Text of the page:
Over the past 15 to 20 years, many contractors have decided the housing development industry, given its adjacent nature to construction and the significant growth and profits in the industry, is a great area to expand their operations.
While certainly a worthwhile and profitable industry, contractors need to be aware of some of the pitfalls here and how it can present new risks and impact existing relationships tied to the construction entity.
Today, as part of Surety Corner, we discuss some of the common pitfalls contractors experience when entering into the world of development.
Construction is a risky business. That is why the life blood of any construction company is its ability to generate short-term liquidity. A hung receivable, profit fade and growth all require access to cash. This means a healthy balance sheet for a contractor is one with a foundation in cash and short-term receivables. This working capital then supports the contractor’s active backlog and if sufficient will ensure the contractor can overcome any cash flow challenges that arise (delayed payments, profit fade, etc.).
Development entities on the other hand are often light on short-term liquidity. The general nature of a development company leads to a balance sheet with considerable investments in property but very little cash flow. There is typically a high amount of mortgage debt as well connected to the property holdings. New developments are generally financed up to 80 to 85 per cent of the cost of the development (hard and soft costs) with equity investments of 15- to 20 per cent (including land equity) only being required by most lenders.
As such, the very nature of the two businesses are at odds with each other. A contractor must always be generating cash flow to support its backlog while a development company is looking to invest all of its free liquidity into current and future projects. Holding cash really defeats the purpose.
Cash is not king in this industry.
As a result, contractors who enter the development space need to put some considerable thought into how to structure the new venture to ensure it does not impact their day-to-day construction operations.
A first step to consider is to incorporate a separate legal entity that is walled off from the construction firm. This way the balance sheet and liquidity profile of the construction entity is protected. Furthermore, doing this will ensure any operational issues that arise in either entity are less likely to spread to the other. The last thing a contractor wants is for a poor performing development project to impact or poison the construction entity. The same logic is true for the opposite.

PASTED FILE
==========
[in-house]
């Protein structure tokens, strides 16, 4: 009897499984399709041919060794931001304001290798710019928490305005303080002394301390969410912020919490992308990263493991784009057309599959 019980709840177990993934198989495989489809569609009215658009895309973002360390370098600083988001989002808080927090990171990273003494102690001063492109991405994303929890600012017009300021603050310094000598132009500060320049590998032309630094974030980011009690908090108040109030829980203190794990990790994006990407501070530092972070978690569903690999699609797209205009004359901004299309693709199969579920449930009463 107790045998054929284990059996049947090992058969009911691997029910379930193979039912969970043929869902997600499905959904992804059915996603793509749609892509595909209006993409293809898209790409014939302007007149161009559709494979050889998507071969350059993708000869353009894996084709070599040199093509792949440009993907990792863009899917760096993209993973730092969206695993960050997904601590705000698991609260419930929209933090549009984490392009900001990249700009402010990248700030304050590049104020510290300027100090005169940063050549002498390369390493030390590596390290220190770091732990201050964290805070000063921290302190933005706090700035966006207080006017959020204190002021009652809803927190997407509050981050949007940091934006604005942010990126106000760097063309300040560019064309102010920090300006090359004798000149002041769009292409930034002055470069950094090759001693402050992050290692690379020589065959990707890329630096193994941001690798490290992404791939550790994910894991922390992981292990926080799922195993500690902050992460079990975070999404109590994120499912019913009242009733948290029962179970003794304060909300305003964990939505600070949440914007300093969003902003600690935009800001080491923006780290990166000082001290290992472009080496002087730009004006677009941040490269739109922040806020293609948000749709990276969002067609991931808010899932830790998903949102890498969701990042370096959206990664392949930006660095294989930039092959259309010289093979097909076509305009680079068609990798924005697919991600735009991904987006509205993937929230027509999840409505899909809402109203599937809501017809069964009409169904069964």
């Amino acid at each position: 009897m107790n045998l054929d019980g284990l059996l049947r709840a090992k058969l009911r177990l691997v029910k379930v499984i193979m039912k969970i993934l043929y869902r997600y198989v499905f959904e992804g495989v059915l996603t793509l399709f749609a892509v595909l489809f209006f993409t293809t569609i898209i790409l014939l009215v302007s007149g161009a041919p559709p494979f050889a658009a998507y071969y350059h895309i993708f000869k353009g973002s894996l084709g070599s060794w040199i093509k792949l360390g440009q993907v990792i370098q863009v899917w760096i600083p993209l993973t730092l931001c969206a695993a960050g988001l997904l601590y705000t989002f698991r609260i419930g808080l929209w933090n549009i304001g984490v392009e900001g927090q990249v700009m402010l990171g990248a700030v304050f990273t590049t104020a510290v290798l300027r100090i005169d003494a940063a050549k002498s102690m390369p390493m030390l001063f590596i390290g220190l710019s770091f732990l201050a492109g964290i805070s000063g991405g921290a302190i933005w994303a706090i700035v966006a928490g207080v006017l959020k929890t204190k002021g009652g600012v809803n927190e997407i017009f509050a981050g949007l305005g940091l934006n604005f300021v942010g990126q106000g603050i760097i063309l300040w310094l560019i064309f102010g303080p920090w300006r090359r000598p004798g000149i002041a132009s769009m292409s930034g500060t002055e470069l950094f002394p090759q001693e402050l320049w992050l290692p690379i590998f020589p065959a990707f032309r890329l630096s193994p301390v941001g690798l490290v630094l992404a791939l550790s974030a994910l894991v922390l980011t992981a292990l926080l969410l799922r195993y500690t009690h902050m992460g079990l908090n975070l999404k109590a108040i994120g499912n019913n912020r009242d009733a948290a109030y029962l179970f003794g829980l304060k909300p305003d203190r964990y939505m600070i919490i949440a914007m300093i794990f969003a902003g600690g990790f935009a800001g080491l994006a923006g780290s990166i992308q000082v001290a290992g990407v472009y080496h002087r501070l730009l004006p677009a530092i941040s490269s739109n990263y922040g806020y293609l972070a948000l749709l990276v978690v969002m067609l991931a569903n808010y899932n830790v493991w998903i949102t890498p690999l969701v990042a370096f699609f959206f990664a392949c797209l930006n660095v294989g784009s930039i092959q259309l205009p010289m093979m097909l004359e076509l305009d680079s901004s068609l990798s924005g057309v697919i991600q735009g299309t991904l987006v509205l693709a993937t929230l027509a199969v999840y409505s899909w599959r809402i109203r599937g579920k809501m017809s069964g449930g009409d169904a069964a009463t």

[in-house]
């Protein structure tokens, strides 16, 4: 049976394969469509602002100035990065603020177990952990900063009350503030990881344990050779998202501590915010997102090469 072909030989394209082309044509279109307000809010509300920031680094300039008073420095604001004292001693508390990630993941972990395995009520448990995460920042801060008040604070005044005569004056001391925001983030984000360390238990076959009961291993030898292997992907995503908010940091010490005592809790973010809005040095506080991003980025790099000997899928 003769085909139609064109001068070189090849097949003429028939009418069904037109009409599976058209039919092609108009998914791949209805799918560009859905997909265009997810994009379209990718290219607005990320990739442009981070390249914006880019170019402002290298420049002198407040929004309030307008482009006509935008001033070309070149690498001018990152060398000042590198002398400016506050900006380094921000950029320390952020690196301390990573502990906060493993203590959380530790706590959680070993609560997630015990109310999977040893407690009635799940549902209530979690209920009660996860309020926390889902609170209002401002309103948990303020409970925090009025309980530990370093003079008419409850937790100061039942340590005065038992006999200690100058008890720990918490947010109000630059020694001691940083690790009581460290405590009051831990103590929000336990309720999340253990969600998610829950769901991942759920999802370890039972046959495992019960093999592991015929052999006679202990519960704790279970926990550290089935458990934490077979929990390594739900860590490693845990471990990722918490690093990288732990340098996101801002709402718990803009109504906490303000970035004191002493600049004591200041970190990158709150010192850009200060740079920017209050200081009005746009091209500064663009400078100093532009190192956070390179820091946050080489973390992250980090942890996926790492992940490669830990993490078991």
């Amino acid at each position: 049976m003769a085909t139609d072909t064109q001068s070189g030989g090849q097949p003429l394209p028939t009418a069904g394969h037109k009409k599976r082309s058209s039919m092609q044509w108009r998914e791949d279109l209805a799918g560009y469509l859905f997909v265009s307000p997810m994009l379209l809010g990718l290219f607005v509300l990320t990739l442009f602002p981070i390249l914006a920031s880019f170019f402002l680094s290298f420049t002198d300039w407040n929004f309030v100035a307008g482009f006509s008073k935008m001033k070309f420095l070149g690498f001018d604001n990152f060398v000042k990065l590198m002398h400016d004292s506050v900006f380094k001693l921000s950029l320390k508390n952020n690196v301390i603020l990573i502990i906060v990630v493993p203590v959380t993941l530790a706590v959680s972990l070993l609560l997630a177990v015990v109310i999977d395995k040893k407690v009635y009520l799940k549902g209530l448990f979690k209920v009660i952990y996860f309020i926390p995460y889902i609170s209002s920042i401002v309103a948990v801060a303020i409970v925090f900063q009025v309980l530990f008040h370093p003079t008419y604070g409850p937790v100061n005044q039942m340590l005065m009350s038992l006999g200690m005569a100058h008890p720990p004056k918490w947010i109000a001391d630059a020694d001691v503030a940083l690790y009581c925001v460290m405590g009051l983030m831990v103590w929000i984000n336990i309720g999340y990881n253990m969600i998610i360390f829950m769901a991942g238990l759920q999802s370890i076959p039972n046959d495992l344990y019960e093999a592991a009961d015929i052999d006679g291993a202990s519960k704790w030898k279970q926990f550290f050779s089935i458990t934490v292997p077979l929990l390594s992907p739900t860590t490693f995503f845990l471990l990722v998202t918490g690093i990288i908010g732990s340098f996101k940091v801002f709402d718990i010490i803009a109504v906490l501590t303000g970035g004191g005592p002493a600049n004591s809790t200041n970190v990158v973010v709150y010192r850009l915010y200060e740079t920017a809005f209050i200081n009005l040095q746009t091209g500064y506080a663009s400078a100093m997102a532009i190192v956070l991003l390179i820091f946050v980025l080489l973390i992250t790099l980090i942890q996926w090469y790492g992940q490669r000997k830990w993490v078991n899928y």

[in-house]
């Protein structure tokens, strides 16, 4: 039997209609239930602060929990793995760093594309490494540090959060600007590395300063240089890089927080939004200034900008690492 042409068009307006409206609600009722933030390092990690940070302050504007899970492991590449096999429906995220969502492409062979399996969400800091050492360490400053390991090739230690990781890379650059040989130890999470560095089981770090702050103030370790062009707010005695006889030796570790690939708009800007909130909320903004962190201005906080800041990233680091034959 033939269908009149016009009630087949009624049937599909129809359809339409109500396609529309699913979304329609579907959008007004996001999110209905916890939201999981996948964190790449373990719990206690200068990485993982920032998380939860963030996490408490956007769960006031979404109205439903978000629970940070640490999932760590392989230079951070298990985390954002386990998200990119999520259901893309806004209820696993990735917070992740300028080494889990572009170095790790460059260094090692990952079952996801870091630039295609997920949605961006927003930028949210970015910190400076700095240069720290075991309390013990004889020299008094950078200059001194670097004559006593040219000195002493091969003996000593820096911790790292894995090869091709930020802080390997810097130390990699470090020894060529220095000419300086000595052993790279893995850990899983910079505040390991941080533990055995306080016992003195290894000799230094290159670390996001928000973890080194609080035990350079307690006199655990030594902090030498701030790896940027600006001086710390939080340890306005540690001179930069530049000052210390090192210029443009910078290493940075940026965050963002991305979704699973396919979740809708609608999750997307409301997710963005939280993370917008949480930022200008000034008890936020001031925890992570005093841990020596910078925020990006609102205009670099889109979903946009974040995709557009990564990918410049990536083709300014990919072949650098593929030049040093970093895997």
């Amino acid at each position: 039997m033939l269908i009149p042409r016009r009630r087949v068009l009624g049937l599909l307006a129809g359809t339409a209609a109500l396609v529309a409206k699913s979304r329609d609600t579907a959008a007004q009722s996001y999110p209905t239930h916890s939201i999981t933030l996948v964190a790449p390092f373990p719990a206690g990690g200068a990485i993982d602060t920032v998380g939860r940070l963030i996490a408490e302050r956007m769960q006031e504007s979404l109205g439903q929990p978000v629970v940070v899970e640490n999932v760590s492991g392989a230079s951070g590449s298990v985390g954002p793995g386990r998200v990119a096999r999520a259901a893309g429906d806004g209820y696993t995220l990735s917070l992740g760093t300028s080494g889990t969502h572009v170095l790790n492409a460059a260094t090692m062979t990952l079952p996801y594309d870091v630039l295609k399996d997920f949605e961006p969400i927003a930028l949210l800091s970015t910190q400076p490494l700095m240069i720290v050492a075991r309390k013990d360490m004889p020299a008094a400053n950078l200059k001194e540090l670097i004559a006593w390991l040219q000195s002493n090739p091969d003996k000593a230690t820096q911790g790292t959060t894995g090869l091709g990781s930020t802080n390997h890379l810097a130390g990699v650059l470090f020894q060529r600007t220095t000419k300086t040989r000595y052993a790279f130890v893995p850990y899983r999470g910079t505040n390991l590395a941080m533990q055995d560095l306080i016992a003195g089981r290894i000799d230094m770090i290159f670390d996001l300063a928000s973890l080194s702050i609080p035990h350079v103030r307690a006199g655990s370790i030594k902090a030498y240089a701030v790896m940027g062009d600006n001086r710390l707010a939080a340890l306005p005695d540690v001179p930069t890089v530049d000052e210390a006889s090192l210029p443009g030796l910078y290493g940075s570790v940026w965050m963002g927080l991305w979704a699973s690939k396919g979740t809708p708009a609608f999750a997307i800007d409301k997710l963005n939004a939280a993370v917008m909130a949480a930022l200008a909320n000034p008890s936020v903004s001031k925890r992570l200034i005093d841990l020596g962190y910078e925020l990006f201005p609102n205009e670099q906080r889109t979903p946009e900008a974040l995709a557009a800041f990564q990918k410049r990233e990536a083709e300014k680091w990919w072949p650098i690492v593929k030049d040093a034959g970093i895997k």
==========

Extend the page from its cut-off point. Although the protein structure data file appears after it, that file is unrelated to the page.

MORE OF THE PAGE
The second area contractors need to consider is who will do the construction work for the development entity. This question often seems basic given there is a friendly construction firm already in the picture and risks that an owner would argue can be better controlled by self-performing the work. The logic is often true but going back to our original point on cash flow, it becomes critical that the construction entity is not used as a bank by financing construction via slow payments from the development entity.
If you decide to use your construction entity to build the development, ensure you sign formal contracts and pay on trade terms. We have seen many a contractor run into issues with their bonding because slow moving receivables show up on their balance sheet from a non-arms-length development company.
Remember, the foundation of a bonding or surety facility for your construction company is an indemnity agreement. An indemnity agreement is between the contractor, its owners (personally) and the bond company, that protects the bond company in the event of any surety losses as a result of bonds issued on behalf of the contractor.
It is essentially a hold harmless agreement and all contractors with an active facility will have one in place with their respective bond company.
Generally, when you incorporate a new venture your surety company will want to add that new company to their indemnity agreement. However, if you incorporate separate entities, wall off the operations from each other and have trade contracts and payment terms for any building arrangement, this gives you a much stronger argument to have your development entity stay off any indemnity agreement.
Many contractors have seen a great deal of success entering the development space. It is important to make sure with any new venture you are structuring it to minimize risk and maximize profit.
To ensure that is the case, make sure you are discussing any new ventures with your bond broker, accountant, banker and lawyer. These are the experts that will help ensure you are set up for success.
Jamie Collum is the vice-president of construction for FCA Insurance. He has delivered numerous seminars and presentations on construction bonding and general industry updates in Ontario to various construction associations over the years. Andrew Cartwright is the vice-president of surety for FCA Insurance. With over 10 years of experience as an RVP of a large national surety company, Cartwright uses his expertise to help FCAs clients manage and build their surety capacity.
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